The following “Chew This!” column has been reprinted from “The Shelbyville News”. By: Blaise Doubman.
Grandma Barbra’s Favorite Breakfast
It is coming up on one year that both my Grandma Barbra and Grandma Deloris passed away, only 10 days from one another. To say that it was a dark time in my life would be an understatement. It still hurts to this day, and perhaps always will, but one thing that helps me cope is to look back on the good times and good memories that we all shared together. Browsing through pictures and recipes are a great comfort to me as well, which is where the basis of this column was originally born. I got to thinking about breakfast and how both of my Grandma’s had totally different views on the subject. My Grandma Deloris, when living at home, would eat cereal just about every single morning. Honey Nut Cheerios were her very favorite kind and that is what she ate most days. When she moved to Glen Oaks, however, her breakfast of choice became pancakes with extra syrup. I would laugh because most times there would be more syrup on the plate than actual pancakes! Ha! She was something else. Quick story, when first arriving at Glen Oaks, she wrote down on her check-in information that one of her serious allergies were “vegetables”, right after being allergic to penicillin. Ha!
Grandma Barbra, on the other hand, was a little more traditional with her breakfast choices. She always had to have eggs, in some form or another, bacon, some type of potato and toast. Even when we would go out for breakfast, she would get some form of this combination. When writing this column and recipes to go along with it, I wanted to focus on her favorite breakfast combination, which was maple bacon, hashbrowns, fried eggs and toast. I know a lot of people may not think of “hashbrowns” in the terms of how I have described them here, but this is how my family and I have always thought of them, in cubes. Shredded hashbrowns to us, are probably what most people would consider “traditional” hashbrowns. Have I confused you yet? Ha! Either way, both are delicious, my Grandma Barbra just preferred the cubed style.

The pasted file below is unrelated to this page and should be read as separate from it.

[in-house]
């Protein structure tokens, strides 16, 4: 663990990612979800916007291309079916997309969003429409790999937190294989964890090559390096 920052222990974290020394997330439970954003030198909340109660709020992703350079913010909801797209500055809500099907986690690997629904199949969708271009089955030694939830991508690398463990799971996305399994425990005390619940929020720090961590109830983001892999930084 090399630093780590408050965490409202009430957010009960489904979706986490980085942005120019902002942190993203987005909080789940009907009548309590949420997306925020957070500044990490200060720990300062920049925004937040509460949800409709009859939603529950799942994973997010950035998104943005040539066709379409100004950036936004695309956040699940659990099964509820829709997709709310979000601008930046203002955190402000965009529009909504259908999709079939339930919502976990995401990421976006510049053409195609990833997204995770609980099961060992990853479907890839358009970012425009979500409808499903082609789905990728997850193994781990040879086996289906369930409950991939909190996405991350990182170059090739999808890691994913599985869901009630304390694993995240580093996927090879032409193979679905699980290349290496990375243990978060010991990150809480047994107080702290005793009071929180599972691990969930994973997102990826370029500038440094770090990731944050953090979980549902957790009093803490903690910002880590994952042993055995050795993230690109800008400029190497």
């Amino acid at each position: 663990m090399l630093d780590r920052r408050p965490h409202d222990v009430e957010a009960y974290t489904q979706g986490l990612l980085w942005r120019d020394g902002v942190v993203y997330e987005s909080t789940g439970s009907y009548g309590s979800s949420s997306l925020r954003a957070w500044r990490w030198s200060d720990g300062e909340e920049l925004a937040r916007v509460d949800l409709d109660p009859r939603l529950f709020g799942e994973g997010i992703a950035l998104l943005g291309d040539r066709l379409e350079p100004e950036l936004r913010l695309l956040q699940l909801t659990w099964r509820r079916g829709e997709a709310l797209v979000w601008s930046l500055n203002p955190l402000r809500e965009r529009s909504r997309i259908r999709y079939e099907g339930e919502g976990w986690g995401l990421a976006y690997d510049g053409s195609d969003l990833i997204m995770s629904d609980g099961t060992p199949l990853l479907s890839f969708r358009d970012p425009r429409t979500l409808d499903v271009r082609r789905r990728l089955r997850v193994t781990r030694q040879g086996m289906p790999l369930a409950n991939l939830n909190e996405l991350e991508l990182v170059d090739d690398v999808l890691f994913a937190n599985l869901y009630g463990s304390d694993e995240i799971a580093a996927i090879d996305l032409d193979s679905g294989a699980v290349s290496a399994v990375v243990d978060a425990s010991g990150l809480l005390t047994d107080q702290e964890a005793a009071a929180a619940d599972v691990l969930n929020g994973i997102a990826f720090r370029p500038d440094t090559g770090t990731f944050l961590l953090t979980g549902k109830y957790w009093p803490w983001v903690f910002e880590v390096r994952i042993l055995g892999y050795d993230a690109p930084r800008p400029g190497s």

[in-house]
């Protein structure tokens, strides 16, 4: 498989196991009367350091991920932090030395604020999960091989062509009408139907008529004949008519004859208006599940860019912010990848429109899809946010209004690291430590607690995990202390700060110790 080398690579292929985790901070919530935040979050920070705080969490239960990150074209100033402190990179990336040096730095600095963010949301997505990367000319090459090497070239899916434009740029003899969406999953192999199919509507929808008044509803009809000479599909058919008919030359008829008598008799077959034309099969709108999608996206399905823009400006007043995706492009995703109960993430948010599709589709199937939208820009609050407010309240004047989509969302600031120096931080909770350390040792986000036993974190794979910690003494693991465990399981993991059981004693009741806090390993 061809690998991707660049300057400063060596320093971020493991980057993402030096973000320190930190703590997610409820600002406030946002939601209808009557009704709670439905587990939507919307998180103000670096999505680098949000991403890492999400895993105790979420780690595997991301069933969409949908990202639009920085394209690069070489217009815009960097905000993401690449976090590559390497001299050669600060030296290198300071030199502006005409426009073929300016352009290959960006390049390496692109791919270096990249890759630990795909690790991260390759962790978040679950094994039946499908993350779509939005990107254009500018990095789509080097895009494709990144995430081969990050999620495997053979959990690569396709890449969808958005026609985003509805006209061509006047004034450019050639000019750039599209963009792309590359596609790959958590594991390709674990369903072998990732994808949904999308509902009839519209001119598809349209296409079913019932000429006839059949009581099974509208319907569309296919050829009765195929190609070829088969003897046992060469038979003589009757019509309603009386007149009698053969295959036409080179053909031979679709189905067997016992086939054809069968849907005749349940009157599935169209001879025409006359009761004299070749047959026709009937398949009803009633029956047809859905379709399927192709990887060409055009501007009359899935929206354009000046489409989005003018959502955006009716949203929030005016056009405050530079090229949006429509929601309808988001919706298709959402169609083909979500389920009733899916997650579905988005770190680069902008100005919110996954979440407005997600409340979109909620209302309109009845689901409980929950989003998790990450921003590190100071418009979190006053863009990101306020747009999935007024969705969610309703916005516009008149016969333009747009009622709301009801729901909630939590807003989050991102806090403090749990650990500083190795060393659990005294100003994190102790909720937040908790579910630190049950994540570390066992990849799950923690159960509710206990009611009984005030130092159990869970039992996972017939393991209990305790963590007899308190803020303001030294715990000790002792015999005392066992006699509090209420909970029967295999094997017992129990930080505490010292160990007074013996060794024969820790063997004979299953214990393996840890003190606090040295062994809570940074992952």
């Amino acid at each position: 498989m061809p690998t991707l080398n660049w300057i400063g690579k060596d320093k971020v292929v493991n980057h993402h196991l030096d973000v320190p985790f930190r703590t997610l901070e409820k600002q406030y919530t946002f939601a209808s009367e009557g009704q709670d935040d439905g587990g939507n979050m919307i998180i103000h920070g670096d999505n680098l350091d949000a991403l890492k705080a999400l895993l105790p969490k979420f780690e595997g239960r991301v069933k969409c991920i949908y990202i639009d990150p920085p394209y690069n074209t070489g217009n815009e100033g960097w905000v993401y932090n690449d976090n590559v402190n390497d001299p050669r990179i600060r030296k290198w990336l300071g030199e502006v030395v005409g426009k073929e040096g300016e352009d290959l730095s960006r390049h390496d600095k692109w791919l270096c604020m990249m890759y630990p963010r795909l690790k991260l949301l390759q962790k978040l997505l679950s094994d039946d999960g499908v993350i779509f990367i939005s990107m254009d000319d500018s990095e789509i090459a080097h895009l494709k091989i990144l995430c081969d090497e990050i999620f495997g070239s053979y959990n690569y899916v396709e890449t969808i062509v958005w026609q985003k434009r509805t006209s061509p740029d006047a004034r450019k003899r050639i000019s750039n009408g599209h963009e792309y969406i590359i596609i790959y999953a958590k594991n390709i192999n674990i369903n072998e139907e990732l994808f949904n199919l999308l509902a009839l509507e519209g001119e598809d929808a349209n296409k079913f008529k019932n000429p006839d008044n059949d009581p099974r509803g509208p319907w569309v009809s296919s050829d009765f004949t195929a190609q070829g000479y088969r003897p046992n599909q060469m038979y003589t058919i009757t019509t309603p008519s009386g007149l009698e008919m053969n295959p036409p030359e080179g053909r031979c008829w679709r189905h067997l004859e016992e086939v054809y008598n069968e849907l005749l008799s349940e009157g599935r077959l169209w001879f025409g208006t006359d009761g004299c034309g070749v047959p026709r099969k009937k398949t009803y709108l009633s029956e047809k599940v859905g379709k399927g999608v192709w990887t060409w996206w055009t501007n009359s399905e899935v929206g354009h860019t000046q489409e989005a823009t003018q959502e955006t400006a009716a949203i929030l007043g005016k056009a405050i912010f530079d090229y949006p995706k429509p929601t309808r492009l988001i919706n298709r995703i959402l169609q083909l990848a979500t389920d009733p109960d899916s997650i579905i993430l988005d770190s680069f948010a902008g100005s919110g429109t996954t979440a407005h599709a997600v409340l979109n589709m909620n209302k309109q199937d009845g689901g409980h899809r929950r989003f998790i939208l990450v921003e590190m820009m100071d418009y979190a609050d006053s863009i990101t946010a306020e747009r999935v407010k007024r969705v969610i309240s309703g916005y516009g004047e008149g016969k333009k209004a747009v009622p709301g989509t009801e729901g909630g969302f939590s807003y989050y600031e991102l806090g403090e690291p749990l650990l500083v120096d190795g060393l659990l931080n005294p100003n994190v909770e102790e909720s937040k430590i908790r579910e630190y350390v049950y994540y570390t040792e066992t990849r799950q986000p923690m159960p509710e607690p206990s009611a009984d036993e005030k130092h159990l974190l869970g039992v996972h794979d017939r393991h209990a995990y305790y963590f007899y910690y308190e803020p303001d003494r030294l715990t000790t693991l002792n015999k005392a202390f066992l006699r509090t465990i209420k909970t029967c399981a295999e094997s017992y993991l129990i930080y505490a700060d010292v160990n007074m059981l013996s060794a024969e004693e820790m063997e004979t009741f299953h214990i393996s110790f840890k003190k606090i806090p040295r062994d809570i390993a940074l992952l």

Grandma Barbra’s Favorite Breakfast
This breakfast can be made even faster with premade ingredients. You can by frozen hashbrown cubes in the frozen section of your local grocery store. They will work just as well – but we sure to check the package directions. You can also buy bacon that can be quickly made in the microwave, opposed to baking in the oven.
For the bacon…
5 strips bacon
2 tablespoons pure maple syrup
1 teaspoon black pepper
For the hashbrowns…
4 large potatoes, peeled
4 tablespoons butter
1 teaspoon salt
½ teaspoon black pepper
For the fried eggs…
3 large eggs
3 tablespoons butter
Start by making the bacon. Preheat your oven to 400 degrees F. Lay out the bacon onto a parchment paper lined baking sheet. Brush the bacon with the pure maple syrup and sprinkle evenly on top the black pepper. Bake, in preheated oven, for 15-20 minutes.
Make the hashbrowns. Bring a large pot of water to a boil over high heat. Sprinkle in about a tablespoon of salt once the water has started boiling. Add the peeled potatoes and allow them to boil for about 20 minutes. They will be firm but can be pierced with a fork. Drain the potatoes and allow them to cool for a few minutes until you can touch them comfortably.
When the potatoes are cool enough to handle, dice them into even sized small cubes.
Melt the butter in a large skillet over medium high heat. Add in the potatoes and sprinkle evenly with the salt and black pepper. Cook, carefully stirring often, until they are golden brown and cooked all the way through. This will take about 15 minutes.
Remove the hashbrowns with a slotted spoon, onto paper towels to drain.
To make the fried eggs, melt the butter in a large skillet over medium heat. Carefully crack in the eggs, sprinkle with salt and black pepper and cook for about 3 minutes. Flip the eggs over, sprinkle again with salt and black pepper and cook another 2-3 minutes.
Gather the hashbrowns, bacon and eggs onto a plate and serve with toast. Enjoy!
Ask and Answer: In the past I have discussed butter, on the regular actually, but figured I would remind everyone that when I write about “1 stick of butter” it means 4 oz and most generally it means unsalted. If the only butter you have is salted, just subtract ¼ teaspoon of salt from the recipe for each stick of butter you use. I also prefer butter to be room temperature in baking.